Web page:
Trauma in times of COVID-19 tackled in Newport Beach church’s Zoom series
For the Rev. Canon Cindy Evans Voorhees of St. James Episcopal Church in Newport Beach, the pandemic has been especially challenging in addressing escalating emotional turmoil experienced by parishioners.
Since the initial lockdown last spring, Voorhees along with the church Care Team began witnessing intense and unusual behavioral changes from normal stable people as the pandemic rocked their world.
“There was heightened anxiety with everybody,” said Voorhees. “Mothers going bonkers about taking on a new role of home- schooling children, divorce among elderly couples, unreasonable anger, people with cancer so scared of COVID they avoided surgery and the most vulnerable seniors feeling expendable.”
St. James parishioner Carol Wallace endured two suicides of people close to her; first her son on the day before Thanksgiving, then her former daughter-in-law just before Christmas.
The emotions raw, pain erupts every time Wallace is asked about the number of children she has. She now replies that she has two instead of three.
“Just sometimes a memory hits me out of nowhere, and it’s all I can do not to drop to my knees. Then it passed as quickly as it hit me, almost,” said Wallace. “It’s a journey I wouldn’t want for my worst enemy.”
Wallace said that the pandemic has skewed everything, including making grief harder.
“I didn’t realize how important hugs were,” she said.
Along with her daughters and grandchildren, another strong source of support came in the form of her pastor.
“Rev. Cindy was instrumental by making herself available in any way I needed her,” explained Wallace. ”Cindy has a way, you always know she’s there, she has your back, no matter what.”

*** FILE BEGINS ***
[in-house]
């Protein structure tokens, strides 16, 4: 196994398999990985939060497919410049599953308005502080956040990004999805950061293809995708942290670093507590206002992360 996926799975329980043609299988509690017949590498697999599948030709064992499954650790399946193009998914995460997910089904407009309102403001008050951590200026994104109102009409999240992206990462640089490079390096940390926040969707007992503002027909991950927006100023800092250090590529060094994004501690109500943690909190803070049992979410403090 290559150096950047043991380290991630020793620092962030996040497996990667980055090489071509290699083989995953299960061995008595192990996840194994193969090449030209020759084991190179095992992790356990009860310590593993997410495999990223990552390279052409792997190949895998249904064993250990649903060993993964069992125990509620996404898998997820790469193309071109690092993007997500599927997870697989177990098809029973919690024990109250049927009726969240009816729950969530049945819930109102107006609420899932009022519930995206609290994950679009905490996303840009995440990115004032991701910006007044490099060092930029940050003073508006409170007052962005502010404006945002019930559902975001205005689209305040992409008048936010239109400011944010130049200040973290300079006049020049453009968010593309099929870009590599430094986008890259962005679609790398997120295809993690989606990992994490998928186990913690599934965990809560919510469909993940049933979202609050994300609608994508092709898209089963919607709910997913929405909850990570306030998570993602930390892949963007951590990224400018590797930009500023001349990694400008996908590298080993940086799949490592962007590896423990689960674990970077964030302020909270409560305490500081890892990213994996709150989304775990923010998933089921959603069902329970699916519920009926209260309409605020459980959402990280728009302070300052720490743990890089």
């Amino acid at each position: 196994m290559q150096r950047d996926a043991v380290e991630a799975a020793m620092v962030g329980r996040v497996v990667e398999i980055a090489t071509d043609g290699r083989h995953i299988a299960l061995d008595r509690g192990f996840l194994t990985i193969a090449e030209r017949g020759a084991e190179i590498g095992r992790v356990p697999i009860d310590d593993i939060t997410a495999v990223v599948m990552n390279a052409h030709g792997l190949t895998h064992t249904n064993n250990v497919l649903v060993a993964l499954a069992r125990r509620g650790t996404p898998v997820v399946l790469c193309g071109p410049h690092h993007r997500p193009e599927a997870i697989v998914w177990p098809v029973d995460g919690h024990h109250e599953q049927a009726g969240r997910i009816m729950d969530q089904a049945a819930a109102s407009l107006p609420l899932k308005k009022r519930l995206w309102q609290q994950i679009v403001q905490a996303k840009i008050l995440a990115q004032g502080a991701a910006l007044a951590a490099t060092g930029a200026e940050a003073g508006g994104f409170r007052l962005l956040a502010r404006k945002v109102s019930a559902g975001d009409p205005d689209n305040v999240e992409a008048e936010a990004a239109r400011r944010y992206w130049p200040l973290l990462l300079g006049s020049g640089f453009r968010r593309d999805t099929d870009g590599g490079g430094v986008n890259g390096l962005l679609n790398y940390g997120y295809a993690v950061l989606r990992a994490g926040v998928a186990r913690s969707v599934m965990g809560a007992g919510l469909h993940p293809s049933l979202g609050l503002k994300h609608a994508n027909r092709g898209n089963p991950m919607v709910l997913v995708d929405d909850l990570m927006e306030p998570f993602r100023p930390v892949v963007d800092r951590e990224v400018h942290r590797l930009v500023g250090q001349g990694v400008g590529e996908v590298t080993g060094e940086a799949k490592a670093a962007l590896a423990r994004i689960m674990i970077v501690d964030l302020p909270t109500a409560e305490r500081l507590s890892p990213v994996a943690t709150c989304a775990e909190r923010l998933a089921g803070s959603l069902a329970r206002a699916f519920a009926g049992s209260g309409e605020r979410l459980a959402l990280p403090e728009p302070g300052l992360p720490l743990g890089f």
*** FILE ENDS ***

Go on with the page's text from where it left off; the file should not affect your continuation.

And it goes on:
Fellow parishioner Patricia Hopkins, alone for the first time after losing her husband of 54 years to cancer, was also grieving a death during the COVID-19 environment.
“It changes your expectations of life,” said Hopkins. “Church wasn’t open, I didn’t see friends, there were places I didn’t go, even functioning as a volunteer and finding purpose…in fact, there was nothing out there.”
But then “Blue” came along. As a surprise, Voorhees delivered a cat to Hopkins. “Blue was a lifesaver,” Hopkins said. “I had to love her, had to care and [Voorhees] gave me someone to talk to and she always answers back.”
Voorhees experienced her own frustration because of availability constraints during the pandemic.
“It’s giving me anxiety not being able to minister in person,” said Voorhees. “How do I care for the flock? We as clergy are not considered essential workers, yet my husband who is in wealth management is considered an essential worker.”
During the lockdown she has had to stay home, communicating by phone, Zoom, text, email and live-streaming services on YouTube.
She explained that having the church shut down was not good for people’s psyche because they need to know that the church is available to them 24/7.
The overall rise in unusual pastoral care led Voorhees to delve deeper into the situation. She researched the out-of- character behavior, trying to make sense out of it. She eventually discovered an article in Frontiers in Psychology written by Gilad Hirschberger, PhD, that described everything she was witnessing.
Hirschberger, a Tel Aviv resident, met with Voorhees via Zoom to discuss collective trauma.
“The meeting proved transformational for me, said Voorhees. “The more he described the symptoms of collective trauma, the more it felt like exactly what I was seeing.”
Hirschberger describes collective trauma as “psychological reactions to a traumatic event that affects an entire society,” and says “we are all in the midst of a global collective trauma and we are all trying to make sense of it.”
Next month, St. James Episcopal Church will host an educational summit titled “Our Collective Trauma,” covering the long-term effects of COVID-19 on the world. It is open to the community via Zoom. For information visit stjamesnewport.org/collective trauma.
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